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Thus, upon a descent to two daughters, where land, over which there had been a right of way was allotted to one of them, and the land to which the right of way belonged was allotted to the other, it was held, that this allotment, without fpecialty to have the way antiently used, was fufficient to revive it.
There is a cafe fimilar to this in Brocke's Abridge ment, where it is doubted whether the partition did not create a new way.
$ 26. The doctrine of revival does not feem to have been admitted in the following modern cafe.
§ 27. Thomas Adderley being feifed at the fame time 1 Bof. & Pul, of two closes, over one of which a right of way had been immemorially used to the other, devifed the clofe to which the right of way had been attached, with its appurtenances, to A. B., and devifed the other clofe to another perfon. A. B. claimed the right of way; and the court held, that from the moment when the poffeffion of the two clofes was united in one perfon, all fubordinate rights and easements were extinguifhed. The only point, therefore, that could poffibly be made in the cafe was, that the antient right, which existed while the poffeffion was distinct, was merely fufpended, and might revive again.
It was admitted, that the word appurtenances would carry an easement or legal right, but its operation must be confined to an old exifting right; and if the right
of way had paffed in this inftance, it must have paffed ás a new easement; but the right of way being extinct, the word appurtenances had nothing to operate upon.
28. Though a right of way be extinguished, yet, if it is used for thirty years after, this is fufficient to afford a prefumption of a new grant, or licence, from the owner of the land.
1. Nature of an Office.
8. Offices incident to others.
16. Bishops, &c. may grant
21. What Eftate may be had in
35. Reverfionary Grants.
46. Some Offices may be held by
51. What Offices may be affigned.
$54. Who may hold Offices.
77. Of the Offence of buying
89. What Bargains not within
91. Where Equity relieves.
105. Acceptance of an incompa-
108. Deftruction of the Principal.
Nature of an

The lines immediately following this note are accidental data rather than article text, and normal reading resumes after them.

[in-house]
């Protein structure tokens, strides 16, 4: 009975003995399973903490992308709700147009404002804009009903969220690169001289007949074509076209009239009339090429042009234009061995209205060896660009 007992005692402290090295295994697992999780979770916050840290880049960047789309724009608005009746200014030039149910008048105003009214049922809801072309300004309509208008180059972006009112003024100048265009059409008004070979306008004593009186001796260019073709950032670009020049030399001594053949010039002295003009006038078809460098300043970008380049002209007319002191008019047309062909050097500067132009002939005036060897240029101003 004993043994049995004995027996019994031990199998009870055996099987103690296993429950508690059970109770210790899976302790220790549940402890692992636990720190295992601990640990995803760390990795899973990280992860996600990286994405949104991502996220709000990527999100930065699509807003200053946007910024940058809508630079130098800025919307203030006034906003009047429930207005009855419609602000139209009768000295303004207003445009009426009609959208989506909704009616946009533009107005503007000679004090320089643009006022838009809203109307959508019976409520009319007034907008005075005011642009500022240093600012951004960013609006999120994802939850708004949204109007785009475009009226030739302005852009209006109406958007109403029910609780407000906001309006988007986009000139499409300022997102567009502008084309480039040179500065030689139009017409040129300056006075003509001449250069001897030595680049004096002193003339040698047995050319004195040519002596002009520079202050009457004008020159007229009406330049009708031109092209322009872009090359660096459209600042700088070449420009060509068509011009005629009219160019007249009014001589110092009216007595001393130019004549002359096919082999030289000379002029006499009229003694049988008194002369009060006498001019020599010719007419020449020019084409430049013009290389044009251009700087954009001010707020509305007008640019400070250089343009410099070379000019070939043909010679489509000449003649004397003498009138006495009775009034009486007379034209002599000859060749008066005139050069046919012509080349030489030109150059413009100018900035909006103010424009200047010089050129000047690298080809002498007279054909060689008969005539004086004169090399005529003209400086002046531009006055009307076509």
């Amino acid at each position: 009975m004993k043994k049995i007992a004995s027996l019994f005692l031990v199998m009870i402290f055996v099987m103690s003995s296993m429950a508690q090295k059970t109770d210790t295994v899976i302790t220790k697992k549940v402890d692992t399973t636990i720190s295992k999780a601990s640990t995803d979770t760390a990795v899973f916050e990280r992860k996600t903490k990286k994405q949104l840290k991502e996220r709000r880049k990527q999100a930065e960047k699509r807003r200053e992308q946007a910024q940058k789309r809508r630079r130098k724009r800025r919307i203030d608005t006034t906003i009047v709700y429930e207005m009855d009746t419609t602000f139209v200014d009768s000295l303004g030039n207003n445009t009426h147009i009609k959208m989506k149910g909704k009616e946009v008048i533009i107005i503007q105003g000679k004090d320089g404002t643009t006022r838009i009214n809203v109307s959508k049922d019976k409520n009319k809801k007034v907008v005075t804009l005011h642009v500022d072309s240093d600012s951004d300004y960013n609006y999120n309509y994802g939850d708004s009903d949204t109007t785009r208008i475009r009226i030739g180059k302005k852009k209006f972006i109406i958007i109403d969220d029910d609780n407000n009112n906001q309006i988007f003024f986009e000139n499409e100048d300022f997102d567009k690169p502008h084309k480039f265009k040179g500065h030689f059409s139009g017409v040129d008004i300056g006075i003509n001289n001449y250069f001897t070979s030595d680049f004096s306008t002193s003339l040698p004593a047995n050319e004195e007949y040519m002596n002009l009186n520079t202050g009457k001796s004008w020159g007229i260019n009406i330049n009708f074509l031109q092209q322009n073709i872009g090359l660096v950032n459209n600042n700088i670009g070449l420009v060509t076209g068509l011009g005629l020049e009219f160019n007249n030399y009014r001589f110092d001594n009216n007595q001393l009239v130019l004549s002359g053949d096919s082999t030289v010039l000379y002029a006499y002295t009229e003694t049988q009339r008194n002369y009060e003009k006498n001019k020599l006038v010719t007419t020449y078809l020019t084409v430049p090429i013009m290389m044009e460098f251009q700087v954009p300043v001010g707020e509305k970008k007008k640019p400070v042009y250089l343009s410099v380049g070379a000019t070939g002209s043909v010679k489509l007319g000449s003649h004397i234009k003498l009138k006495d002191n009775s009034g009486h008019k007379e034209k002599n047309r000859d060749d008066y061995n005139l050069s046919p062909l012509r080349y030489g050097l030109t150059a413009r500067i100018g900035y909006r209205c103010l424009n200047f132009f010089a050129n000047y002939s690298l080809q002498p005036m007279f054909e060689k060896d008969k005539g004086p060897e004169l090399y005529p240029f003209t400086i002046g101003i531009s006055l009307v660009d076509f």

N office is a right to exercise a public or private employment, and to take the fees and emoluments belonging to it: and all offices relating to land or exercisable within a particular district, are incorporeal hereditaments of a real nature, and are therefore claffed under the general head of real property.
§ 2. Offices are either public or private, the first are those which concern the general administration of jus tice, or the collection of the public revenue. Such as the judges of the king's courts at Westminster, fheriffs, coroners, gaolers, &c. commiffioners of the cuftoms and excife, &c. The fecond are those which only
concern particular districts belonging to private individuals, fuch as stewards and bailiffs of manors.
§ 3. Offices are alfo either judicial or ministerial; the first relating to the administration of justice, and which must be exercised by perfons of fufficient skill and experience in the duties of fuch offices.
The fecond are those where little more than attention and fidelity are required to the due discharge of them.
§ 4. Upon the establishment of the feudal law our kings frequently granted lands to their subjects reserving fome honorary fervices, to be done by the grantees and their heirs, to the king himself; such as to carry his banner, or his fword, or to be his fewer, carver, or butler at his coronation.
This was called tenure by grand ferjeanty, and the right of performing these services was confidered as an office of great honour; many of which still exist, and are claimed to be exercised at every coronation.
§ 5. There are nine great offices of the crown, the perfons exercifing them, who are ufually called the great officers of state, have the titles of lord high fteward, lord chancellor or keeper of the great feal, lord high treasurer, lord prefident of the council, lord privy feal, lord great chamberlain, lord high constable, earl marshall, and lord high admiral.
Lit. f. 153.
§ 6. All public offices muft originally have been How created. created by the fovereign as the fountain of government.
4 Inft. 75.
2 Inft. 533.
There are however a great number of offices, which having existed for time out of mind, are therefore said to be derived from immemorial usage: and Lord Coke fays it is a rule in law, that antient offices must be granted in fuch form and manner, as they have used to be, unless the alteration be by authority of parlia
§ 7. Lord Coke alfo fays that in confequence of the ftatute 34 Edw. 1. De Tallagio non imponendo. The king cannot erect any new office, with new fees, for that is a talliage put upon the fubject, which cannot be done without the affent of parliament. And this appeared by a petition in parliament 13 Hen. 4. in which the commons complained that an office was erected for meafurage of clothes and canvas, with new fee for the fame, by colour of the king's letters patent, and prayed that those letters patent might be revoked; for that the king could erect no offices with new fees, to be taken of the people who may not be fo charged but by parliament. And he obferves that these letters patent were declared void in the court of king's bench and in parliament.
§ 8. There are a great variety of offices incident to dent to others. other offices of a fuperior kind, and grantable by those who hold the fuperior offices. Thus the lord chancellor or keeper of the great feal and chief justice of the king's courts at Westminster, have a right of granting feveral offices in their respective courts. And Lord Coke obferves that the juftices of the king's courts did ever appoint their clerks to inroll all pleas, pleaded